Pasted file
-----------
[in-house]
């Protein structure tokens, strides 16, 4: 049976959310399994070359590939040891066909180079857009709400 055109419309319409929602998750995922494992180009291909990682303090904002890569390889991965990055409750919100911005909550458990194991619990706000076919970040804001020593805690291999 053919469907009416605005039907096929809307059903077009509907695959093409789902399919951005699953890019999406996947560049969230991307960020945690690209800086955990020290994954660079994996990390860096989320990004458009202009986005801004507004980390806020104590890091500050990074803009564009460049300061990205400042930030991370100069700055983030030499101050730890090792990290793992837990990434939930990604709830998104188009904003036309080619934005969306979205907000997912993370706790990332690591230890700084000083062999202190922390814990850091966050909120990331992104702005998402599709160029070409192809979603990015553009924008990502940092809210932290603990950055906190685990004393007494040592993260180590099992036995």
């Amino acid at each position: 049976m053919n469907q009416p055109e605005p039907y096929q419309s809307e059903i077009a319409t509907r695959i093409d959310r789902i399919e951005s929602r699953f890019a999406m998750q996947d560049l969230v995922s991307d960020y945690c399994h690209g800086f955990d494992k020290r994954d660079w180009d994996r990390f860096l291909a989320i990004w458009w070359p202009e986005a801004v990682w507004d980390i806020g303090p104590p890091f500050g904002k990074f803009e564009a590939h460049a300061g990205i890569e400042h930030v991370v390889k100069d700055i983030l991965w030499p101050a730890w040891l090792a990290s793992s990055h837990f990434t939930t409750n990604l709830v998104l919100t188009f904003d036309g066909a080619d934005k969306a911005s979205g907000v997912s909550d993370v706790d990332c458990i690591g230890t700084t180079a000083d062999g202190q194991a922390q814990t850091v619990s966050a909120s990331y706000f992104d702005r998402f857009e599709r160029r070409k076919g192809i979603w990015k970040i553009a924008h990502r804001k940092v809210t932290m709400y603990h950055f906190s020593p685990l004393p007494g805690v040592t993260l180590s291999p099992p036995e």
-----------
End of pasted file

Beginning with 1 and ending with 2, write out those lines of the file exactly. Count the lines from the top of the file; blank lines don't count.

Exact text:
[in-house]
């Protein structure tokens, strides 16, 4: 049976959310399994070359590939040891066909180079857009709400 055109419309319409929602998750995922494992180009291909990682303090904002890569390889991965990055409750919100911005909550458990194991619990706000076919970040804001020593805690291999 053919469907009416605005039907096929809307059903077009509907695959093409789902399919951005699953890019999406996947560049969230991307960020945690690209800086955990020290994954660079994996990390860096989320990004458009202009986005801004507004980390806020104590890091500050990074803009564009460049300061990205400042930030991370100069700055983030030499101050730890090792990290793992837990990434939930990604709830998104188009904003036309080619934005969306979205907000997912993370706790990332690591230890700084000083062999202190922390814990850091966050909120990331992104702005998402599709160029070409192809979603990015553009924008990502940092809210932290603990950055906190685990004393007494040592993260180590099992036995």